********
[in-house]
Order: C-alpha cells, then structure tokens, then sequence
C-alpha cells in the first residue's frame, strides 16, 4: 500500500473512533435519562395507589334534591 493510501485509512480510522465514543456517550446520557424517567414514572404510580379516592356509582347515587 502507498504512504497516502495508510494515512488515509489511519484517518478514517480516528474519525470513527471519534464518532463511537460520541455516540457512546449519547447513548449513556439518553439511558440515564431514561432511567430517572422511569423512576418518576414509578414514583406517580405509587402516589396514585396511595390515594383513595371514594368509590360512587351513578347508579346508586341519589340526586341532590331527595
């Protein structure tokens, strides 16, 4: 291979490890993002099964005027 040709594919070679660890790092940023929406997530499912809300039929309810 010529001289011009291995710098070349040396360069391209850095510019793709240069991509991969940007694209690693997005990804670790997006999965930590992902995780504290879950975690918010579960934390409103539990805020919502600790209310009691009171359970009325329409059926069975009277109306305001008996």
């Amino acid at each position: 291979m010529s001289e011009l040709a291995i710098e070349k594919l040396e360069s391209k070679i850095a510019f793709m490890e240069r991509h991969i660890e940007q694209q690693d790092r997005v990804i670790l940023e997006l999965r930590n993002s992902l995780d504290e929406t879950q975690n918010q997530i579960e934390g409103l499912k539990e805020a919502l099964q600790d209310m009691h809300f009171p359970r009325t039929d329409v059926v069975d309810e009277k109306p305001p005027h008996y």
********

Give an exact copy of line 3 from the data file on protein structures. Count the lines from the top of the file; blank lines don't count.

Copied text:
C-alpha cells in the first residue's frame, strides 16, 4: 500500500473512533435519562395507589334534591 493510501485509512480510522465514543456517550446520557424517567414514572404510580379516592356509582347515587 502507498504512504497516502495508510494515512488515509489511519484517518478514517480516528474519525470513527471519534464518532463511537460520541455516540457512546449519547447513548449513556439518553439511558440515564431514561432511567430517572422511569423512576418518576414509578414514583406517580405509587402516589396514585396511595390515594383513595371514594368509590360512587351513578347508579346508586341519589340526586341532590331527595